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[379] end of the debate, however,—though not much before,—I came home, well tired, as you may suppose, and found Ellen waiting for me, no less tired. But the least agreeable part of it was, that I was to go to Eton early in the morning, and she was to go to Malvern. . . . . I was to bid her and her excellent husband good by for the present, intending to see them in their retreat when I am on my way to embark. Even with this prospect, however, I was very sincerely sorry to part from them.

July 25.—I was off this morning at a quarter before eight,—and that was before anybody was up,—to Eton, for a ceremony like the one I witnessed at Harrow the day after I arrived. Dr. Hawtrey invited me last year, but I could not go, and so felt bound to go to-day. It is a fine old place, as you know, and his rooms at the Lodge, besides being covered with good pictures and portraits, and crowded with rare books, are tapestried with agreeable and classical recollections. The breakfast in one of them was large, with sundry ‘My Lords and Ladies’ at table, of small note, I suppose, and a few pleasant people, like Dr. Hawtrey's niece, the Bishop of Salisbury,—Hamilton,—the Provost of Kings College, Dr. Oakes, etc. The speaking of the young men—like that at Harrow—was not so good as it is with us, generally, but the German and French, which I was surprised to find intruding on such classic ground, were excellent. One of the young dogs, who took the part of Scapin in Moliere's dialogue, ‘Que diable allait il faire dans cette galere,’ doing it almost well enough for the French stage. After this was over I went over the building and grounds with the good Provost, visited the chapel, and saw what was to be seen, and then came home, too tired to wait for the dinner and regatta, which last, however, I should have been glad to witness. On reaching Rutland Gate I fairly lay down and slept . . . .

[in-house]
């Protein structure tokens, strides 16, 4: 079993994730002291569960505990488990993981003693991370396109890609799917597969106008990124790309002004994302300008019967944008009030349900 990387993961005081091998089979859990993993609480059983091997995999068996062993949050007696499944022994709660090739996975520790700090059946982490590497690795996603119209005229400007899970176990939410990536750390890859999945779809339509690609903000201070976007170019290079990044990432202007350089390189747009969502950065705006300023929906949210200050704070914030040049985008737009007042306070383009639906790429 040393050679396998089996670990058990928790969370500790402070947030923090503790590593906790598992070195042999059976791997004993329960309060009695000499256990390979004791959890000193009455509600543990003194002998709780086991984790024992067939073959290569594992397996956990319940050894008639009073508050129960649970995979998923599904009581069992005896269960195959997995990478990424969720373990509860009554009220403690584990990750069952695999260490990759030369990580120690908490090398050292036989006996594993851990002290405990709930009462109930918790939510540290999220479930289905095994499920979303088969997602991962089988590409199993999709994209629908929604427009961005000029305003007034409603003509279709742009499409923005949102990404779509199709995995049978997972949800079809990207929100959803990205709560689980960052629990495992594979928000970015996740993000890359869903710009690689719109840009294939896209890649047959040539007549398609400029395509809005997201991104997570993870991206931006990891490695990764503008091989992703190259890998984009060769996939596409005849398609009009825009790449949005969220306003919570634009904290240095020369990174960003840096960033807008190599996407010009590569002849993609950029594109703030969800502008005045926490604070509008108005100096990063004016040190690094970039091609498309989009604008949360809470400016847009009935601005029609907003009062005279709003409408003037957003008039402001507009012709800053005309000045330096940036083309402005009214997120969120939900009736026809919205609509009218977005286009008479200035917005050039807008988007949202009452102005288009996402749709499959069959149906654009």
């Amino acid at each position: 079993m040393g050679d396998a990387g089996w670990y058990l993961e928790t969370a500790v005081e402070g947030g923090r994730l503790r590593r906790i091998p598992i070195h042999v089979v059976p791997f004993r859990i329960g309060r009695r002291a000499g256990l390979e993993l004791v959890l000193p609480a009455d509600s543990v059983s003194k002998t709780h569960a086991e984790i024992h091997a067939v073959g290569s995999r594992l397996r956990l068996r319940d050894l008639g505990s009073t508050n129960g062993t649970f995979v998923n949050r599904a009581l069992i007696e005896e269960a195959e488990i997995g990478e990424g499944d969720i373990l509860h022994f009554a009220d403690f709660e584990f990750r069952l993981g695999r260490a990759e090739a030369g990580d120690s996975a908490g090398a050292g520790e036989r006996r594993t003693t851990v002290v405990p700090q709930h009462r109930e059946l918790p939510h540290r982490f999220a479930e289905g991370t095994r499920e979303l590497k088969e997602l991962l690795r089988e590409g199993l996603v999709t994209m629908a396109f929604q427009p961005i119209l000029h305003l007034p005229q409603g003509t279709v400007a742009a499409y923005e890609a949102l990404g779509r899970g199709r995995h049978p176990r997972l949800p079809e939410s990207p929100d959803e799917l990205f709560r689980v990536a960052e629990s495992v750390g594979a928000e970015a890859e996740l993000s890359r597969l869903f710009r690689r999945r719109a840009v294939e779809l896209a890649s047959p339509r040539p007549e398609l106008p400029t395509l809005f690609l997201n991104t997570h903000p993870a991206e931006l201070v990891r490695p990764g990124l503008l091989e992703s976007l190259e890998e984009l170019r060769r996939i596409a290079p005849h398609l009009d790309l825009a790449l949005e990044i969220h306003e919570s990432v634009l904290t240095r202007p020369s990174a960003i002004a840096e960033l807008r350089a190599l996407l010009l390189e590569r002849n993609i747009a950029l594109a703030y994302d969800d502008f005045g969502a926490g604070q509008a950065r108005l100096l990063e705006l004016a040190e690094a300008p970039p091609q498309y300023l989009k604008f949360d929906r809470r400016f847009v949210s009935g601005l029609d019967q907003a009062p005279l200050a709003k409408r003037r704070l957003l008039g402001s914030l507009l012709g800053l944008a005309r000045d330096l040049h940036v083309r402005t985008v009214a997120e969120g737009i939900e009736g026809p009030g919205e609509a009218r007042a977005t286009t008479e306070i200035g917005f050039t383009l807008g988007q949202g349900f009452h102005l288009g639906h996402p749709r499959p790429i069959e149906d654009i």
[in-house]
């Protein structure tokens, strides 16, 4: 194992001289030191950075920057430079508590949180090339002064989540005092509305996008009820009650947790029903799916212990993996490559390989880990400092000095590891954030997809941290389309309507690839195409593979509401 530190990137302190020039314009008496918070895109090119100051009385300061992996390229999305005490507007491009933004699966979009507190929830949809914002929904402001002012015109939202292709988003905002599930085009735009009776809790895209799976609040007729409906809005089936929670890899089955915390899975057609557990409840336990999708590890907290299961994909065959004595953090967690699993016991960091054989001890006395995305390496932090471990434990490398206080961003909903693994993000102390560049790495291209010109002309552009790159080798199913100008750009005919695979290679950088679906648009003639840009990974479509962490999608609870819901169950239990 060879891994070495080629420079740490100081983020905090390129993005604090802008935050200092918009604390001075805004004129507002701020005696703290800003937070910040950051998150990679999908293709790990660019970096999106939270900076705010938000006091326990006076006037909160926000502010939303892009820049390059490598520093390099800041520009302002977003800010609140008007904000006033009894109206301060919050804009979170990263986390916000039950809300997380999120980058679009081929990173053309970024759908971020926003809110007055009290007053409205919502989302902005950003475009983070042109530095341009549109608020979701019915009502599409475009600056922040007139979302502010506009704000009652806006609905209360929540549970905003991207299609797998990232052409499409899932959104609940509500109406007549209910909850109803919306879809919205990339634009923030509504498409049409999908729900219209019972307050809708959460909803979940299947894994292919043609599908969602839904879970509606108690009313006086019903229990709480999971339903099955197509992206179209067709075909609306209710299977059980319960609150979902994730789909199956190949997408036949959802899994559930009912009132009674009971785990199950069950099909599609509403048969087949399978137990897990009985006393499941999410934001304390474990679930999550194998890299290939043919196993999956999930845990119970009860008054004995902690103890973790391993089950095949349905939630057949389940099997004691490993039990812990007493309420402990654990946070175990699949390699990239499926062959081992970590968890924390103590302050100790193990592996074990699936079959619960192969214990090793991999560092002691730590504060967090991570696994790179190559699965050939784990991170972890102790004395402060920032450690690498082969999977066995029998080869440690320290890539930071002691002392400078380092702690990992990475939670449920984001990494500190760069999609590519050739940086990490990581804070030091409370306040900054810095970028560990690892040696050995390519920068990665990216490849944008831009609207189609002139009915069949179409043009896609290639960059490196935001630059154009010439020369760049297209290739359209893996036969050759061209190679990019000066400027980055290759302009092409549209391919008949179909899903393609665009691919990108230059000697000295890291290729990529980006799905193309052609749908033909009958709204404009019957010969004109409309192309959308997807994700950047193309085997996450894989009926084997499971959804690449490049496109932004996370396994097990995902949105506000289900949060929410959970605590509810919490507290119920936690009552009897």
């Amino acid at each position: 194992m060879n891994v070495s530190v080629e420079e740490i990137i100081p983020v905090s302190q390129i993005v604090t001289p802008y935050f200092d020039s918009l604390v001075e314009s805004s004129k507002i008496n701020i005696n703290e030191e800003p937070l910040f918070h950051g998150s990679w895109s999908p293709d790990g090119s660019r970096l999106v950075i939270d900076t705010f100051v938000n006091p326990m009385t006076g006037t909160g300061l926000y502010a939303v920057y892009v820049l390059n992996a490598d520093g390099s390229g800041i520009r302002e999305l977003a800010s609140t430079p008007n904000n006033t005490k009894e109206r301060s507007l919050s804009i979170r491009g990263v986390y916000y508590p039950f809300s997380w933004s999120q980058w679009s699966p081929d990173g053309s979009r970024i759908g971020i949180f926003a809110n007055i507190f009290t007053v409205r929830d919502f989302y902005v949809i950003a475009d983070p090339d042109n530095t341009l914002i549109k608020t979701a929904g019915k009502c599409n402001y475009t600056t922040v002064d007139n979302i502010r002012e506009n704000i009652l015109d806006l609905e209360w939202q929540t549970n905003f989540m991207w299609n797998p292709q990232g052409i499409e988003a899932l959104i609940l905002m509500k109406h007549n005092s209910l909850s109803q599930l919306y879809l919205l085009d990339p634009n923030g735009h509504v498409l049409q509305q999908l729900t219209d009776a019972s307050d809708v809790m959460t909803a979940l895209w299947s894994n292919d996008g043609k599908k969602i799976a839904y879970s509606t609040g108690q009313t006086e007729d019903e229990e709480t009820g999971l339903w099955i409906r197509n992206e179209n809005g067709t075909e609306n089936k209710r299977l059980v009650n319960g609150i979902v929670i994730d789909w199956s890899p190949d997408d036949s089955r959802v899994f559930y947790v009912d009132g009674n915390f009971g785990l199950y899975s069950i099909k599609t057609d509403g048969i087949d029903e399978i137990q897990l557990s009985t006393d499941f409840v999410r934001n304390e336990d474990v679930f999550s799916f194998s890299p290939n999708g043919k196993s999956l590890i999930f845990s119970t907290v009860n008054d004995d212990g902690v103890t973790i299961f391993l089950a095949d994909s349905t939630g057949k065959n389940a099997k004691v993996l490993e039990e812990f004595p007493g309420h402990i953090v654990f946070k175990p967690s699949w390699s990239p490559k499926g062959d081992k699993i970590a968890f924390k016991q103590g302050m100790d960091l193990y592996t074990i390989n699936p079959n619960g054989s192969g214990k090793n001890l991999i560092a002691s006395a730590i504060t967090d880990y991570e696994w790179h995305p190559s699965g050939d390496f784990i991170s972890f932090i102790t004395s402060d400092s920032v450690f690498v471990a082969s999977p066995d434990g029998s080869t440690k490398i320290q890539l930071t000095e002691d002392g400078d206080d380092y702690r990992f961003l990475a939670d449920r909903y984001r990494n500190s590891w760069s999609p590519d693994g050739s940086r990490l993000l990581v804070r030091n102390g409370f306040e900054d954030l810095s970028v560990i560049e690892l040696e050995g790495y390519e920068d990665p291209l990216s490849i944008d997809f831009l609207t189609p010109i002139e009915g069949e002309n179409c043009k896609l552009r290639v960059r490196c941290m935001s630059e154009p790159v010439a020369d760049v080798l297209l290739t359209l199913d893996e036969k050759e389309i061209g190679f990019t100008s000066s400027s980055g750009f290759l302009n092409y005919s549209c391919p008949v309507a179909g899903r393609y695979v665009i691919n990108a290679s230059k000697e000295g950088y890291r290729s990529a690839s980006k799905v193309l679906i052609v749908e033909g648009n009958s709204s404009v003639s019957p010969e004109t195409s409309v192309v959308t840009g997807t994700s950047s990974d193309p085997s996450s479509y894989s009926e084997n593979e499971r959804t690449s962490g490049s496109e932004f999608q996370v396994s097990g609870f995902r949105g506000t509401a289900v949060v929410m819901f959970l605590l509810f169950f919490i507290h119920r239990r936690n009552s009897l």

When I waked I felt fresh and strong, and went to Lady Holland's, as the day was very beautiful, and a party in that fine old park is so striking. And I was paid for my trouble. All the royalties that I missed at the Duc d'aumale's, last Wednesday, were there, besides everybody else, as it seemed to me, that I know in this wilderness of a city. There was fine music, a learned dog that played cards and dominoes for the children, all sorts of refreshments and entertainments, but above everything else, the beautiful lawns, all covered or dotted with gay groups, and with grand and venerable trees, under whose shade people sat and talked, surrounded with flowers that were distributed over the brilliant greensward in fanciful beds.

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